The results of a study, reported in Chest (January 2005), showed that the risk of nonvertebral fracture, in the short term, is not increased in older adults with chronic obstructive pulmonary disease (COPD) or asthma who use inhaled corticosteroids (ICS). For the study, the researchers analyzed the possibility of nonvertebral fracture in 89,877 adults who had submitted insurance claims for asthma and/or COPD.
Overall, 1722 patients were treated for a nonvertebral fracture. The researchers used the insurance claim of the first fracture as the index date. A total of 17,220 controls were randomly chosen and assigned a random index date. The investigators tracked ICS exposure at 1 month, 3 months, 6 months, and 1 year before the index date. Estimated cumulative doses at different time periods were determined. The findings showed that ~35% of the study population was exposed to ICS. Specifically, 15% were exposed to fluticasone propionate, 22% were exposed to other ICS, and 27% had exposure to oral corticosteroids in the year prior to the index date.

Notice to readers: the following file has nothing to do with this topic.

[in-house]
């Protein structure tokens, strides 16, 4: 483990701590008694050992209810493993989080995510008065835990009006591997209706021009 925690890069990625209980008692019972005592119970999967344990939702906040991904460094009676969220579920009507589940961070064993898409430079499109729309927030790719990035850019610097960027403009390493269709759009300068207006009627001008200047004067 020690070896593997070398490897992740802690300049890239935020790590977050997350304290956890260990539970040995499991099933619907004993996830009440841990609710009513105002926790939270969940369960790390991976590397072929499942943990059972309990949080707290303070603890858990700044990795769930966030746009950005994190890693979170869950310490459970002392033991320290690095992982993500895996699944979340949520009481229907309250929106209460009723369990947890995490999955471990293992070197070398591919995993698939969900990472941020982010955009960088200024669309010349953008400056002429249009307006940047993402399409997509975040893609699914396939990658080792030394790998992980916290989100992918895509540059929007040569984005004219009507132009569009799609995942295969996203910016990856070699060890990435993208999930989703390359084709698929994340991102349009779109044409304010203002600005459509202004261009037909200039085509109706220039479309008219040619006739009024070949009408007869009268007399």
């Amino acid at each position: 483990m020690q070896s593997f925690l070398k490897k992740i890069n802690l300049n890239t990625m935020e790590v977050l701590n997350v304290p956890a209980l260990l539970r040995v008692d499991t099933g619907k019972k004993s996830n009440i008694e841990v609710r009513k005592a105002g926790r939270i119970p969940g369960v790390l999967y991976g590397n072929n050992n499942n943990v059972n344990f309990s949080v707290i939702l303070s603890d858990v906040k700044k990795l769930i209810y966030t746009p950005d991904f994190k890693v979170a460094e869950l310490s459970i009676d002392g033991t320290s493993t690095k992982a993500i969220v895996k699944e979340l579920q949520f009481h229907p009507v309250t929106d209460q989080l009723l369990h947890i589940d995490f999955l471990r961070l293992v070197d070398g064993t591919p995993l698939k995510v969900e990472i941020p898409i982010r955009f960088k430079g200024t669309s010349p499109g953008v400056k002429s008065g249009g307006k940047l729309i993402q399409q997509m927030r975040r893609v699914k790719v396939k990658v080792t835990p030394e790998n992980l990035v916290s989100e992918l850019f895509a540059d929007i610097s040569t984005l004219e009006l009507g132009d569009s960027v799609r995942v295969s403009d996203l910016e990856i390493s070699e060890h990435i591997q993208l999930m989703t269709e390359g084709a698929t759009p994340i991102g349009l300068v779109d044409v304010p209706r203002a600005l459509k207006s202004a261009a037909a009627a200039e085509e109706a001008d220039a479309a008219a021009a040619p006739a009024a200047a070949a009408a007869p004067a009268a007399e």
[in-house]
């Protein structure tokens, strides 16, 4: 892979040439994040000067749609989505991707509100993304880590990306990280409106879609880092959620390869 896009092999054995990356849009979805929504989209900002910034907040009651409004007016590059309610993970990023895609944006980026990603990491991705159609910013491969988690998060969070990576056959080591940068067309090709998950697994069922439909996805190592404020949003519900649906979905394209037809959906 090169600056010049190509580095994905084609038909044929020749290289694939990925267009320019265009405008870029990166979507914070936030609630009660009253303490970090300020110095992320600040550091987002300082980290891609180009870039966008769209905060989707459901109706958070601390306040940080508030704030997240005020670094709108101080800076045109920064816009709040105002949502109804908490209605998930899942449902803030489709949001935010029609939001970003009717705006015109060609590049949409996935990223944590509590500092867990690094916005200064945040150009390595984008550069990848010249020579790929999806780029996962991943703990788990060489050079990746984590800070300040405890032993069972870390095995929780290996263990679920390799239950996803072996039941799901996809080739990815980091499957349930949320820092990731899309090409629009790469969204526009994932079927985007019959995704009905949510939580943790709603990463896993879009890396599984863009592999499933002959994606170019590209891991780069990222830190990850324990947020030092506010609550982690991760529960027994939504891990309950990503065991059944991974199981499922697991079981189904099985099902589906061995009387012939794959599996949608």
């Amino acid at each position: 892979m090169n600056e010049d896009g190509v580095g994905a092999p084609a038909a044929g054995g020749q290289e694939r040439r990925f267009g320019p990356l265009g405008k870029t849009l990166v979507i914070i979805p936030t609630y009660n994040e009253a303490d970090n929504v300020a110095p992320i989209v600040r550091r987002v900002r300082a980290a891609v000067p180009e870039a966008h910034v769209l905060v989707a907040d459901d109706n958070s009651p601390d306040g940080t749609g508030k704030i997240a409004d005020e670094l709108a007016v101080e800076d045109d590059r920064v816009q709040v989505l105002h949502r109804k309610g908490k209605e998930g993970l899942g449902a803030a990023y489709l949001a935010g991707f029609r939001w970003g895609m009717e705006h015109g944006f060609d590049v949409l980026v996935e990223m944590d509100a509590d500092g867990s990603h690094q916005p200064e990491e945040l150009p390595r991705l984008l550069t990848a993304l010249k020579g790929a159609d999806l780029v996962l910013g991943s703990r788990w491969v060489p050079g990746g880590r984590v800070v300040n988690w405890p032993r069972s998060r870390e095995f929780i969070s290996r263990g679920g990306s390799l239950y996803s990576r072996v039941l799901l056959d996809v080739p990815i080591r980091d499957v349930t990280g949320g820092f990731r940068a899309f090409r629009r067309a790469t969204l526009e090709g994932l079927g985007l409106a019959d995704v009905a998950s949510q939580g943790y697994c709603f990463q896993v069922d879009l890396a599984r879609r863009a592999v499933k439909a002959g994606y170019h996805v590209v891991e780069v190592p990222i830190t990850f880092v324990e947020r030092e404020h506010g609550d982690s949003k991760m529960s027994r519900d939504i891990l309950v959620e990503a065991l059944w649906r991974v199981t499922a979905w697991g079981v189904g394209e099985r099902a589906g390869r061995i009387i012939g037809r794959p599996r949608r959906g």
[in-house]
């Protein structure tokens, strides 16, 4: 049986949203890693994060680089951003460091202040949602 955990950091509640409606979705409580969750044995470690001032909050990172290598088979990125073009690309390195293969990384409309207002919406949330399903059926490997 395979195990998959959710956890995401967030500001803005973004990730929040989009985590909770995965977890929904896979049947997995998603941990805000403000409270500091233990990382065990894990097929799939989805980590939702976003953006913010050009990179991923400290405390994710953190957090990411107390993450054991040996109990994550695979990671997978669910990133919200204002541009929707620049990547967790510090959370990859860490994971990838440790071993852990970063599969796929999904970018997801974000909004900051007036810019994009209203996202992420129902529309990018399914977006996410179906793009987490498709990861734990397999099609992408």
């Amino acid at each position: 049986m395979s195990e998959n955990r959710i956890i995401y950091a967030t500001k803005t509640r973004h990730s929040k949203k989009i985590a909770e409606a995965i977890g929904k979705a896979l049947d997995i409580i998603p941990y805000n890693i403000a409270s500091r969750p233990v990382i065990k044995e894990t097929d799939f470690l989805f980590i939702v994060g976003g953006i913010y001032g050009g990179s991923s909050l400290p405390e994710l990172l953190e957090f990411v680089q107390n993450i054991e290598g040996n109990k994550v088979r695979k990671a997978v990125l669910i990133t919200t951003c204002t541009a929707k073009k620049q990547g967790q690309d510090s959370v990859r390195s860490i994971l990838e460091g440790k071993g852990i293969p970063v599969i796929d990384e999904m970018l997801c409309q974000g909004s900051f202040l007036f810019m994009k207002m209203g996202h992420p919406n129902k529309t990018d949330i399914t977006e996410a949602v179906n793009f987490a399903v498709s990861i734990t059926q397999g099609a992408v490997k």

In Seniors: Consider CMV Serostatus
When Recommending Flu Vaccine
Older people who have cytomegalovirus seem to have less robust responses to the trivalent influenza vaccine than those who do not have CMV.
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